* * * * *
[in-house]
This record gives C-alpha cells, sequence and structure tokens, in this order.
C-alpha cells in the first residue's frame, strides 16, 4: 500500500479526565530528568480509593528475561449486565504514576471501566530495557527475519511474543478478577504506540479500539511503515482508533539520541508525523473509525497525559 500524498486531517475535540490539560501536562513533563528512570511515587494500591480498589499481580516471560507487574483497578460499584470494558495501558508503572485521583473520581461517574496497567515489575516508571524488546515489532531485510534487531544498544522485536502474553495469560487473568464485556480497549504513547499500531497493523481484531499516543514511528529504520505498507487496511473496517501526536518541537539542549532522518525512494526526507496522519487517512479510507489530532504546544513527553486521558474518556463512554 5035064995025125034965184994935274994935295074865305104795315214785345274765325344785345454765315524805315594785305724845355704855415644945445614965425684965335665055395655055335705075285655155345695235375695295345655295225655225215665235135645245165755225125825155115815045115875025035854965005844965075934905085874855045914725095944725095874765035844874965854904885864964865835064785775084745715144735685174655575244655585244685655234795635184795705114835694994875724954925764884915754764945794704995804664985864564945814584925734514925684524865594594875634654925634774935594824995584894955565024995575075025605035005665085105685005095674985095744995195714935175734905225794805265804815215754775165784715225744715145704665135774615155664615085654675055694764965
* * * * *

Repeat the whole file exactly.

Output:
[in-house]
This record gives C-alpha cells, sequence and structure tokens, in this order.
C-alpha cells in the first residue's frame, strides 16, 4: 500500500479526565530528568480509593528475561449486565504514576471501566530495557527475519511474543478478577504506540479500539511503515482508533539520541508525523473509525497525559 500524498486531517475535540490539560501536562513533563528512570511515587494500591480498589499481580516471560507487574483497578460499584470494558495501558508503572485521583473520581461517574496497567515489575516508571524488546515489532531485510534487531544498544522485536502474553495469560487473568464485556480497549504513547499500531497493523481484531499516543514511528529504520505498507487496511473496517501526536518541537539542549532522518525512494526526507496522519487517512479510507489530532504546544513527553486521558474518556463512554 5035064995025125034965184994935274994935295074865305104795315214785345274765325344785345454765315524805315594785305724845355704855415644945445614965425684965335665055395655055335705075285655155345695235375695295345655295225655225215665235135645245165755225125825155115815045115875025035854965005844965075934905085874855045914725095944725095874765035844874965854904885864964865835064785775084745715144735685174655575244655585244685655234795635184795705114835694994875724954925764884915754764945794704995804664985864564945814584925734514925684524865594594875634654925634774935594824995584894955565024995575075025605035005665085105685005095674985095744995195714935175734905225794805265804815215754775165784715225744715145704665135774615155664615085654675055694764965